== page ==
Chimpanzees Beat College Students at Computerized Brain Test

You know that game in Brain Age where you get a quick look at a batch of numbers then have to tap them in numerical order after they're hidden? In news that must please the good Dr. Kawashima to no end, scientists at Kyoto University have found that five-year-old chimps are able to perform a (very) similar feat much faster than a group of nine able-minded college students on a touchscreen test bed that resembles the best-selling DS game.

With a .7 second look, both man and beast are on even ground, but with a 0.4 second or 0.2 second (!!) peek, the college kids got owned, completing it 40% of the time compared to the chimps' 80%. One thing's for sure— taking this test probably didn't help the college kids with their self esteem. While not as funny as a chimp working a typewriter while smoking a cigarette, the video above of brave Ayumu doing his thing is pretty damn amazing. Get that chimp a stylus!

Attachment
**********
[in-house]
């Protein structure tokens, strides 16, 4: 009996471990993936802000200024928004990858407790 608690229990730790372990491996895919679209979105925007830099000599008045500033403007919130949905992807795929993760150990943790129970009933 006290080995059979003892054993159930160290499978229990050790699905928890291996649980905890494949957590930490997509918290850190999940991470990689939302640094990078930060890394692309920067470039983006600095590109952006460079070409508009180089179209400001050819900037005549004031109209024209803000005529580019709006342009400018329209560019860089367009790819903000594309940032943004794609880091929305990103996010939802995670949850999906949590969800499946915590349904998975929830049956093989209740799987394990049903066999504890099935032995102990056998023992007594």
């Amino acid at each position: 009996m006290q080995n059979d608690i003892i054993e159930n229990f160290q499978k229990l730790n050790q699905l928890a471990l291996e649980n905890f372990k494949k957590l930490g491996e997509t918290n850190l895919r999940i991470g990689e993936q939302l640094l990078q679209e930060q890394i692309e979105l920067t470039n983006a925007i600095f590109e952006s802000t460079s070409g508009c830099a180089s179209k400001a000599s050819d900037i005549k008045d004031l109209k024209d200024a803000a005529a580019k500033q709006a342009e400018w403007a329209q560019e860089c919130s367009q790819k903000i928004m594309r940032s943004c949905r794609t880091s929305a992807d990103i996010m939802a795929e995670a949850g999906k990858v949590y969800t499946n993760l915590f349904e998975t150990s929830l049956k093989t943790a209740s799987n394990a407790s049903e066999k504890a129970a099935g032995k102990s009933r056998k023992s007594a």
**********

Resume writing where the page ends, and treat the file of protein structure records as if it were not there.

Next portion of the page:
And if you want to be impressed, see the next video, showing the chimps memorizing the digits after the mere peek.


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That is simply incredible. I don't know that it has as much to do with memorization skill as it has to do with visual acuity. If I were able to see all the numbers as fast as the chimp can, I would be able to do this with ease, but I simply cannot see all the numbers as fast as the chimp. As another poster here pointed out, he needs that kind of visual capability in the jungle where he is swinging from vine to vine at high speeds. Man just didn't have the need for the visual quickness. I am sure the chimp would win hands down in any reflex test as well.